My research shows that in 2014, for the 10 largest international airports in the United States, CBP received more than 3,400 complaints. About 1,100 of them were for employee conduct. This category was the largest complaint grouping and evidences the need to focus on this issue.
Raw data is critical, but so too are anecdotes and statements from the public. When I worked at the Department of Homeland Security (DHS), I read a large number of complaints received by Customs and Border Protection (CBP), but due to privacy issues, I could not consider them in my analyses. Recently, a complaint made to CBP was made public online. Being able to read and consider it provides a perspective that cannot be gleaned from the data alone.
The complaining individual states that the CBP officers could have done a much better job of conducting themselves. The complaint reads in part:
[Redacted name] asserted that she was mistreated by Customs and Border Patrol (sic) officers at the Reno Airport in that, as a minor, she was denied the opportunity to speak with a family member during her approximately five-hour detention in the primary and secondary inspection areas of the CBP building at the Airport.
One might argue it is not necessary for a law enforcement agency to focus on customer service because it is all about homeland security and nothing else. If you believe that, then maybe we as a country should no longer promote the travel and tourism industry as being important to our economy and that poor customer service is something that everyone should tolerate. I believe differently.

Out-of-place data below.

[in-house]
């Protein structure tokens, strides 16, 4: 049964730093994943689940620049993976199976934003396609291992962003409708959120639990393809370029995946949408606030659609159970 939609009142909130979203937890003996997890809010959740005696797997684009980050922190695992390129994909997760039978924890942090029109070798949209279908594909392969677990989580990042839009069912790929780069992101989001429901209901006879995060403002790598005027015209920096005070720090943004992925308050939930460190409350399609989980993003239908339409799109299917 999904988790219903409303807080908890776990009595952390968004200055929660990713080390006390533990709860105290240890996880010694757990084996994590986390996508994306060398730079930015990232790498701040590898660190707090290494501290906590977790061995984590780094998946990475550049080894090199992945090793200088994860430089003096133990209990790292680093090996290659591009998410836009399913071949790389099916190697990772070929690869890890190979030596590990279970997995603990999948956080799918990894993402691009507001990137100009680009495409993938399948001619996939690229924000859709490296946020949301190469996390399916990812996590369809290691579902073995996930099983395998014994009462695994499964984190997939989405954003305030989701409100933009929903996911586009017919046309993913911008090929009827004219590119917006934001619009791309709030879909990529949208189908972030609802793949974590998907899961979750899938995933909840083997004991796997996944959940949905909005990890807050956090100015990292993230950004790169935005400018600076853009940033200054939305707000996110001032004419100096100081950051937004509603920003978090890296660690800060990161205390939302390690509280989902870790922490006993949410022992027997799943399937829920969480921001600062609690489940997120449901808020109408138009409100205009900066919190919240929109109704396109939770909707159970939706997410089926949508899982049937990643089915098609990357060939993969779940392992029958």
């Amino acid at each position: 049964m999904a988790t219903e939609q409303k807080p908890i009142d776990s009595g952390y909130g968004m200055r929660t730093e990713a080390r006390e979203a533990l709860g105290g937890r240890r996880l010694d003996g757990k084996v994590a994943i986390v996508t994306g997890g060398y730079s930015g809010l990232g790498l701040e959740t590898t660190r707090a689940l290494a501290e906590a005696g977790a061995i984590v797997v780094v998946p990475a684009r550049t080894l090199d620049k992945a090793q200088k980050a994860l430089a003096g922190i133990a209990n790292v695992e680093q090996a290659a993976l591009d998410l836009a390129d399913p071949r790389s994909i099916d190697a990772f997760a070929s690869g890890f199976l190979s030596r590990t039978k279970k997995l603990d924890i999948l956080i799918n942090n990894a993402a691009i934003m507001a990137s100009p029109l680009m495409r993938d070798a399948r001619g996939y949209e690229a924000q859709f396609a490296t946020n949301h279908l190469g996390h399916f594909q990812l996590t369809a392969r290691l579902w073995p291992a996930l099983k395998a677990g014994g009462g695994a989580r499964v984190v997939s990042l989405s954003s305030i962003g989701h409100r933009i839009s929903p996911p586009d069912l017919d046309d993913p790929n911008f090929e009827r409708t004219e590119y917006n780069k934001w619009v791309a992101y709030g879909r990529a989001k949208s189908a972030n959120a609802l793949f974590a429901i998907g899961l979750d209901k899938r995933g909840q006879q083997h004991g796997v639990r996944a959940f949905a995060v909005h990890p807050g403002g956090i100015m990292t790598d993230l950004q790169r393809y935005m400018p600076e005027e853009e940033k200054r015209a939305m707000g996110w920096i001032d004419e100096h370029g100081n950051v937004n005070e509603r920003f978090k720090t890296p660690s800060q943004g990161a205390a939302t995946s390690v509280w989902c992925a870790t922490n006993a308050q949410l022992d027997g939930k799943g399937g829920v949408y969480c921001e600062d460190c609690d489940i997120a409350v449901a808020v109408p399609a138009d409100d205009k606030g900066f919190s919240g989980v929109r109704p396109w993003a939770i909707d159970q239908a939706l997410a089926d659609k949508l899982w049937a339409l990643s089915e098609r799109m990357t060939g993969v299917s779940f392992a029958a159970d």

Having good customer service improves the profitability of merchants at the airports. From a law enforcement perspective, a calm airport environment allows CBP and other law enforcement officers to better identify those passengers who need to be singled out for additional screening. If everyone was disgruntled or angry (because they were treated poorly), it becomes more difficult to identify the bad guys.
The easy way for both parties to “win” on this venture is to create a public-private partnership (PPP). PPPs work when both parties entering into the joint venture have something significant to gain. That gain must also be worthwhile for everyone to participate. In this instance, the airport merchants want to make more money and CBP wants to find more bad guys. If these two conditions are met, the partnership will succeed.
Most people entering and leaving the United States are doing so lawfully, and so it is important to not mis-identify the benign traveling public as potential threats. Indeed, travel and tourism spending are significant contributions to our economy. At the same time, it is important to use our limited resources as efficiently as possible so that when an individual is identified by a law enforcement officer to be a suspect, they are certain that they have found a bad actor.
Thus, both parties—the private sector and CBP—have something to gain with improved customer service.